poor monsoons and prevailing drought conditions in large
parts of the country have once again turned the attention
of policy makers to the problems of agriculture and
food security. But they have also created tendencies
to postpone some important decisions and commitments
which are now more necessary than ever.
The UPA government promised us a new Food Security Bill,
which was to be part of its 100 days agenda. The need
for food security is obvious, even though it was underplayed
in the last decade. As a nation, we have become uncomfortably
aware of the difficulties of entering the global market
to purchase food in periods of highly volatile prices,
when even talk of imports by India can itself cause
an immediate spike in price. This has created all sorts
of anomalies: on more than one occasion the government
has had to purchase imported food grain or sugar at
prices higher than those at which they have procured
from Indian farmers.
Meanwhile food security of households is in a parlous
state. Inadequate and even worsening conditions of nutrition
have been a concomitant feature of recent economic growth.
India already had among the worst nutrition indicators
in the world (with those in some states like Bihar and
Madhya Pradesh well below even the average of Sub-Saharan
Africa), even before the persistent increase in food
prices reduced the ability of many more households to
access sufficient food.
Yet the version of the proposed ''Right to Food'' bill
that has been circulated by the central government to
the states is a travesty of the original promise, and
a negation of the spirit of ensuring genuine food security.
While the Bill is still under discussion, the Note that
has been sent to state governments makes several suggestions
that are quite unacceptable, such as confining the provisions
to the Below Poverty Line population (which itself is
to be pruned according to central estimates rather than
relying on states’ own estimates) and ensuring only
25 kg per month per household instead of the current
And now the Food and Agriculture Minister has declared
that in view of the drought, even this pathetic attempt
at legal intervention has to be postponed for a year.
Yet it is precisely in drought conditions, when both
production and livelihoods are affected, that it is
most important to ensure that food consumption among
the population is maintained through public intervention.
There are some important points that need to be noted
in any discussion of food security. First, a targeted
approach that seeks to restrict food security to some
defined poor households is cumbersome, expensive and
ineffective. There are the well known errors inherent
in targeting, of unjustified exclusion of the genuinely
poor and unwarranted inclusion of the non-poor. The
proportion of the population that is nutritionally deprived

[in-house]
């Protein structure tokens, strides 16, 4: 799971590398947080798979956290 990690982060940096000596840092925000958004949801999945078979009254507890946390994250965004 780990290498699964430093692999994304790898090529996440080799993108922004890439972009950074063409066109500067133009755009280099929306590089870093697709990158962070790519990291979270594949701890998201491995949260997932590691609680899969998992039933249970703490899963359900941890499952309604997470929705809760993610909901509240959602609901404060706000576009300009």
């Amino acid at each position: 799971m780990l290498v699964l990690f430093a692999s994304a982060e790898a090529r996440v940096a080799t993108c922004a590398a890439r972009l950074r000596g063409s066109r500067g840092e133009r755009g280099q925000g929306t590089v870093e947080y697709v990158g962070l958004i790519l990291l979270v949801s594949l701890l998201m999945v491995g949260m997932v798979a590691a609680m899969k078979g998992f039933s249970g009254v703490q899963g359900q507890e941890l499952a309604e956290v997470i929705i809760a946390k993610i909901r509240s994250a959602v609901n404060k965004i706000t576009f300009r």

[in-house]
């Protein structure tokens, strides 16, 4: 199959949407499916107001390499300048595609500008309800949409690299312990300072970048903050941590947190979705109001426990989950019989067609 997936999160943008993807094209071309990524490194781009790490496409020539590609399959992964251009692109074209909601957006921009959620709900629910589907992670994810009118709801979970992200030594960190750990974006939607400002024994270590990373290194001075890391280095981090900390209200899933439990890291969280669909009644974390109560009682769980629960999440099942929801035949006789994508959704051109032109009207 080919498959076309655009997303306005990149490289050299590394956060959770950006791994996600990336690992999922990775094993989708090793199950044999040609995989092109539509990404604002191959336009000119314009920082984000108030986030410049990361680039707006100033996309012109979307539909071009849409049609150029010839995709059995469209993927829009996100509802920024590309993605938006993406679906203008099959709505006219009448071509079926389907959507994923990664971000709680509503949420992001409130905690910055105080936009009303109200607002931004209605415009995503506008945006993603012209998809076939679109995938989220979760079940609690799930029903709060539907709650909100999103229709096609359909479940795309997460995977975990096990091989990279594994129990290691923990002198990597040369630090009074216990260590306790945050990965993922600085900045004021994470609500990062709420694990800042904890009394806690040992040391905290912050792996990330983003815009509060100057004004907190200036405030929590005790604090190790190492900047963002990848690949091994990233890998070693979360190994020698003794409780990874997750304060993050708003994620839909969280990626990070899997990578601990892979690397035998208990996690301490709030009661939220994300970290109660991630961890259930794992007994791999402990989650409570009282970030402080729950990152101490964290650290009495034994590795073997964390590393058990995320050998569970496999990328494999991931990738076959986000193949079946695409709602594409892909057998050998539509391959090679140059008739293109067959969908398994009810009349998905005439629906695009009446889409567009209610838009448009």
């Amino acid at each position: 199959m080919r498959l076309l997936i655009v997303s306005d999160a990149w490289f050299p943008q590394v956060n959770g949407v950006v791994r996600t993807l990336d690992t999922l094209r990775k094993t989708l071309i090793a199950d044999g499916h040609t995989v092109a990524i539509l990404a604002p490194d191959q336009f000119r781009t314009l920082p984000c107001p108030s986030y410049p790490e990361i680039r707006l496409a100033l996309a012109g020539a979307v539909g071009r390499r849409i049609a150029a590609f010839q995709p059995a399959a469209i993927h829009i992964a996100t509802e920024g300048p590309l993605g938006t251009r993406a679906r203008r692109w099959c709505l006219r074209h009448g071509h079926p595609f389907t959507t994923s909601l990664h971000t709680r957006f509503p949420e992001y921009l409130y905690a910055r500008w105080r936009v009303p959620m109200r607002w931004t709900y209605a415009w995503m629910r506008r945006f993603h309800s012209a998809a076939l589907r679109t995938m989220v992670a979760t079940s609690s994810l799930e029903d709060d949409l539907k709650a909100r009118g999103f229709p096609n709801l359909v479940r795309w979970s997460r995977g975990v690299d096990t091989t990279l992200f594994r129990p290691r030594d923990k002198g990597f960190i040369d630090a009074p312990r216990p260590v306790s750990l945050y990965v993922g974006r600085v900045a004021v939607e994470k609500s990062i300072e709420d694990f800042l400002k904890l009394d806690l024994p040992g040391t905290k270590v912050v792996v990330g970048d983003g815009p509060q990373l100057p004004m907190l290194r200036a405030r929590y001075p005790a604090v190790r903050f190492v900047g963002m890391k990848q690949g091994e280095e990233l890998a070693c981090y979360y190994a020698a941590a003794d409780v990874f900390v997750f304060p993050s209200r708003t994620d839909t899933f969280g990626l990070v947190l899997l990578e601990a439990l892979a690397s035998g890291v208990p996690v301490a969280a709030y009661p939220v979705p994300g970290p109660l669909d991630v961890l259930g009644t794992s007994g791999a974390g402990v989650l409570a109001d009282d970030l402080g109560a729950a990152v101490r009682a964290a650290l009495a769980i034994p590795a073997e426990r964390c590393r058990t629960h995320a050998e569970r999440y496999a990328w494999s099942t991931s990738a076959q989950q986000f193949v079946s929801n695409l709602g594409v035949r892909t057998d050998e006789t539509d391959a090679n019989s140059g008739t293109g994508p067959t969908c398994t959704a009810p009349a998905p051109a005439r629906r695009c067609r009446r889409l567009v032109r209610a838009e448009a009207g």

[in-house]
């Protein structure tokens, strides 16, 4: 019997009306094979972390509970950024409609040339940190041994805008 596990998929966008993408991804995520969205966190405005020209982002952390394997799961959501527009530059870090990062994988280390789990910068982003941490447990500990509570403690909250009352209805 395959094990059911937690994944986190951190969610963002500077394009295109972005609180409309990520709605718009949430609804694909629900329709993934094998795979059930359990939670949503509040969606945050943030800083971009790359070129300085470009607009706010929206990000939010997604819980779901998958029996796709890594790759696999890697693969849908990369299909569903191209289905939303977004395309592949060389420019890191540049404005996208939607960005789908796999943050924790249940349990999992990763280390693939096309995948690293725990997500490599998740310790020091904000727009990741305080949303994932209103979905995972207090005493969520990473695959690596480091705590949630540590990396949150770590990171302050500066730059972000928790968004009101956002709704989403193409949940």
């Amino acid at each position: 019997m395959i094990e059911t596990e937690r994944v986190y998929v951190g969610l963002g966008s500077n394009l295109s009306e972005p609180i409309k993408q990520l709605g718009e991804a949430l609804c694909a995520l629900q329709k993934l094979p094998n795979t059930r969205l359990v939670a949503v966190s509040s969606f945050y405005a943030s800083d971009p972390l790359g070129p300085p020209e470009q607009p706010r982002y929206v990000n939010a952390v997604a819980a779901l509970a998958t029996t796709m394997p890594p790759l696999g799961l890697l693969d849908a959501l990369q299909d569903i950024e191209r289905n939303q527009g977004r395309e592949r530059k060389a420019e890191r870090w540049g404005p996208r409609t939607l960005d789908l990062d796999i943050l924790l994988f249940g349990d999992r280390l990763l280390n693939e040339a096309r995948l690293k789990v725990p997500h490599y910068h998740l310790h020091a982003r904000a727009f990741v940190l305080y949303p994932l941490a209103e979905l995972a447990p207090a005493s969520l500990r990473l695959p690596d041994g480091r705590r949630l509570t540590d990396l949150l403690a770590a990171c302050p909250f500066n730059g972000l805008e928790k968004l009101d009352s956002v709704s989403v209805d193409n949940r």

is significantly larger than the ''poor'' population,
and in many states they are not completely overlapping
categories either. And in any case, households – and
people within them – can fall in or out of poverty,
however defined, because of changing material circumstances.
Similarly they can also go from being food-secure to
food-insecure in a short time. The reasons can vary:
crop failures, sharp rises in the price of food, employment
collapses, health issues that divert household spending,
the accumulation of debt, and so on. Monitoring each
and every household on a regular basis to check whether
any of these or other features has caused it to become
food-insecure is not just administratively difficult,
it is actually impossible.
Second, the notion that a universal scheme that provides
subsidised food to all households is too expensive is
not tenable either. Consider the maximal possible estimate
of such spending. If all households in the country are
provided 35 kg of foodgrain per month, that would come
to around 90 million tonnes. At current levels of subsidy
this would cost around Rs 120,000 crore. This may seem
like a lot, but the current food subsidy already amounts
to around Rs 50,000 crore, so this is an additional
Rs 70,000 crore – or around 1.5 per cent of GDP.
Surely this is not too much to allocate to ensure that
no one goes hungry in what should be a civilised society?
In any case, compare the amount of Rs 70,000 with the
huge amounts (nearly Rs 300,000 crore) that have been
given away as tax benefits and other concessions to
corporate over the past year, and it becomes a trivial
Third, any programme of national food security must
be combined with a concentrated focus on improving food
grain production in the country, so that we are not
dependent upon imports in a volatile global market.
This requires much more attention to the requirements
of farmers, and speedy implementation of the many reforms
that have already been suggested by the Farmers’ Commission
to improve the productivity and financial viability
of farming, particularly of food crops.
Fourth, to make this successful it is also necessary
to avoid instability in domestic prices of food grain
and curb speculative tendencies. This does not simply
mean cracking down on hoarders, which is part of the
official publicity around any period of price rise.
It also requires preventing speculative activity in
futures markets, which means that there must be a ban
on futures markets in all essential commodities.
These are all necessary and also eminently doable measures
– but only if the central government is actually serious
about ensuring real food security on the country.